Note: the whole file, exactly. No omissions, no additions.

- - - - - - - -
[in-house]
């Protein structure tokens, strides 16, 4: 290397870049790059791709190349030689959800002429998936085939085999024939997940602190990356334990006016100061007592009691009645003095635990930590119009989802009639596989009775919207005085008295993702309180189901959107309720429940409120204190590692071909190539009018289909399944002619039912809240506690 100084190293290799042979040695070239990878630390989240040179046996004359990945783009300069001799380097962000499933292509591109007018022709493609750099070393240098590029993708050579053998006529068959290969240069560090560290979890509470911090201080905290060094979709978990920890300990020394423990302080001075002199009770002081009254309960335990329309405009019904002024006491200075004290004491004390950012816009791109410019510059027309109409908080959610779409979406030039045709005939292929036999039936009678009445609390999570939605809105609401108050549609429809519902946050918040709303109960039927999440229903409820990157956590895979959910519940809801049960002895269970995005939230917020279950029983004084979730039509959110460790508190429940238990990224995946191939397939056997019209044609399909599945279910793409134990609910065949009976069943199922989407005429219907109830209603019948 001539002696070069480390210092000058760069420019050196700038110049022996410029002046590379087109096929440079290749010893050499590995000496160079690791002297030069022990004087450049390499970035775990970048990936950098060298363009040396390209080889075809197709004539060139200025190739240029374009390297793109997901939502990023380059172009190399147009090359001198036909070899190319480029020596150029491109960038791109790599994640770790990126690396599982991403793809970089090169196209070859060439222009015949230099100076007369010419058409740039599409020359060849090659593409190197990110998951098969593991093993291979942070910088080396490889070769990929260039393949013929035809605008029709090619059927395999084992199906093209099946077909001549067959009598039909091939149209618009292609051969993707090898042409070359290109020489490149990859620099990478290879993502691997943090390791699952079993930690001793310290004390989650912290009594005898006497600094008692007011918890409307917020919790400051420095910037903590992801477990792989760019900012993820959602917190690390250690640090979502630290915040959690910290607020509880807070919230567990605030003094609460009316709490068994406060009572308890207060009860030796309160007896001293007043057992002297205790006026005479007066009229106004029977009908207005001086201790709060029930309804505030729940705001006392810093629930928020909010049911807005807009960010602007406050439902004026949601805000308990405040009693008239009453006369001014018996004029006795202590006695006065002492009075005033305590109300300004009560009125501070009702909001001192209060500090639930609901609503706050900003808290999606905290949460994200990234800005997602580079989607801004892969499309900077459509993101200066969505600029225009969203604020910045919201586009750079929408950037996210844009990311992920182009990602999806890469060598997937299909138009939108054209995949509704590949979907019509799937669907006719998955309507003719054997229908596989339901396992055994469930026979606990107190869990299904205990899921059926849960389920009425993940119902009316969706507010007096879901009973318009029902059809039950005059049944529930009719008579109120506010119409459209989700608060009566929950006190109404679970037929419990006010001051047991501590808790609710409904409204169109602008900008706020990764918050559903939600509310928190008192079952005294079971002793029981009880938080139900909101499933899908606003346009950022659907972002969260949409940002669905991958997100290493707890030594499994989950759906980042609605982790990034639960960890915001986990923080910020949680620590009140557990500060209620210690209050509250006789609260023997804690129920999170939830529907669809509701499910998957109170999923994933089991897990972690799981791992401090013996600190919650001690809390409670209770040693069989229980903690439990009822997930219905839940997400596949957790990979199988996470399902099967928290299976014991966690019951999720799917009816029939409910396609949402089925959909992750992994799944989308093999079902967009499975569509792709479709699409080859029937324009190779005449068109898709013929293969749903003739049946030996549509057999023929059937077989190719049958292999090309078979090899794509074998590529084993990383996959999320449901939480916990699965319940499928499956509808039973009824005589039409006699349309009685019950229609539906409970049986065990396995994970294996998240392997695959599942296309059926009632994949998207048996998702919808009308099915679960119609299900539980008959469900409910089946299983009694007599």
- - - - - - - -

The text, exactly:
[in-house]
């Protein structure tokens, strides 16, 4: 290397870049790059791709190349030689959800002429998936085939085999024939997940602190990356334990006016100061007592009691009645003095635990930590119009989802009639596989009775919207005085008295993702309180189901959107309720429940409120204190590692071909190539009018289909399944002619039912809240506690 100084190293290799042979040695070239990878630390989240040179046996004359990945783009300069001799380097962000499933292509591109007018022709493609750099070393240098590029993708050579053998006529068959290969240069560090560290979890509470911090201080905290060094979709978990920890300990020394423990302080001075002199009770002081009254309960335990329309405009019904002024006491200075004290004491004390950012816009791109410019510059027309109409908080959610779409979406030039045709005939292929036999039936009678009445609390999570939605809105609401108050549609429809519902946050918040709303109960039927999440229903409820990157956590895979959910519940809801049960002895269970995005939230917020279950029983004084979730039509959110460790508190429940238990990224995946191939397939056997019209044609399909599945279910793409134990609910065949009976069943199922989407005429219907109830209603019948 001539002696070069480390210092000058760069420019050196700038110049022996410029002046590379087109096929440079290749010893050499590995000496160079690791002297030069022990004087450049390499970035775990970048990936950098060298363009040396390209080889075809197709004539060139200025190739240029374009390297793109997901939502990023380059172009190399147009090359001198036909070899190319480029020596150029491109960038791109790599994640770790990126690396599982991403793809970089090169196209070859060439222009015949230099100076007369010419058409740039599409020359060849090659593409190197990110998951098969593991093993291979942070910088080396490889070769990929260039393949013929035809605008029709090619059927395999084992199906093209099946077909001549067959009598039909091939149209618009292609051969993707090898042409070359290109020489490149990859620099990478290879993502691997943090390791699952079993930690001793310290004390989650912290009594005898006497600094008692007011918890409307917020919790400051420095910037903590992801477990792989760019900012993820959602917190690390250690640090979502630290915040959690910290607020509880807070919230567990605030003094609460009316709490068994406060009572308890207060009860030796309160007896001293007043057992002297205790006026005479007066009229106004029977009908207005001086201790709060029930309804505030729940705001006392810093629930928020909010049911807005807009960010602007406050439902004026949601805000308990405040009693008239009453006369001014018996004029006795202590006695006065002492009075005033305590109300300004009560009125501070009702909001001192209060500090639930609901609503706050900003808290999606905290949460994200990234800005997602580079989607801004892969499309900077459509993101200066969505600029225009969203604020910045919201586009750079929408950037996210844009990311992920182009990602999806890469060598997937299909138009939108054209995949509704590949979907019509799937669907006719998955309507003719054997229908596989339901396992055994469930026979606990107190869990299904205990899921059926849960389920009425993940119902009316969706507010007096879901009973318009029902059809039950005059049944529930009719008579109120506010119409459209989700608060009566929950006190109404679970037929419990006010001051047991501590808790609710409904409204169109602008900008706020990764918050559903939600509310928190008192079952005294079971002793029981009880938080139900909101499933899908606003346009950022659907972002969260949409940002669905991958997100290493707890030594499994989950759906980042609605982790990034639960960890915001986990923080910020949680620590009140557990500060209620210690209050509250006789609260023997804690129920999170939830529907669809509701499910998957109170999923994933089991897990972690799981791992401090013996600190919650001690809390409670209770040693069989229980903690439990009822997930219905839940997400596949957790990979199988996470399902099967928290299976014991966690019951999720799917009816029939409910396609949402089925959909992750992994799944989308093999079902967009499975569509792709479709699409080859029937324009190779005449068109898709013929293969749903003739049946030996549509057999023929059937077989190719049958292999090309078979090899794509074998590529084993990383996959999320449901939480916990699965319940499928499956509808039973009824005589039409006699349309009685019950229609539906409970049986065990396995994970294996998240392997695959599942296309059926009632994949998207048996998702919808009308099915679960119609299900539980008959469900409910089946299983009694007599």